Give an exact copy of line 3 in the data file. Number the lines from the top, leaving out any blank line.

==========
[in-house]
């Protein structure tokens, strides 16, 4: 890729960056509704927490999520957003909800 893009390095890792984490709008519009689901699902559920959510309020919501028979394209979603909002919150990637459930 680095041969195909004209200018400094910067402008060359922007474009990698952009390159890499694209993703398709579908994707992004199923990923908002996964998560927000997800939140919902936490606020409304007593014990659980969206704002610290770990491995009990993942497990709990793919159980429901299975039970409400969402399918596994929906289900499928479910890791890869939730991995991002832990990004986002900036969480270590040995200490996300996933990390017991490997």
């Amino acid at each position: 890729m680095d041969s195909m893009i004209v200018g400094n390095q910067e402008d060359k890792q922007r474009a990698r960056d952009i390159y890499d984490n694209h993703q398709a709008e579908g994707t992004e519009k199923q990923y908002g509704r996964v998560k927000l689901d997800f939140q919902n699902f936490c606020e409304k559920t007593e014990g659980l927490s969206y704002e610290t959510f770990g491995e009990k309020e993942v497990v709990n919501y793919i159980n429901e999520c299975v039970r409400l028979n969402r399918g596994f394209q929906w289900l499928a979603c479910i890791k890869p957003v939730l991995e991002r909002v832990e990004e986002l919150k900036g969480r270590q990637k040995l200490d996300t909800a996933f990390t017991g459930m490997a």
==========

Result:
């Amino acid at each position: 890729m680095d041969s195909m893009i004209v200018g400094n390095q910067e402008d060359k890792q922007r474009a990698r960056d952009i390159y890499d984490n694209h993703q398709a709008e579908g994707t992004e519009k199923q990923y908002g509704r996964v998560k927000l689901d997800f939140q919902n699902f936490c606020e409304k559920t007593e014990g659980l927490s969206y704002e610290t959510f770990g491995e009990k309020e993942v497990v709990n919501y793919i159980n429901e999520c299975v039970r409400l028979n969402r399918g596994f394209q929906w289900l499928a979603c479910i890791k890869p957003v939730l991995e991002r909002v832990e990004e986002l919150k900036g969480r270590q990637k040995l200490d996300t909800a996933f990390t017991g459930m490997a």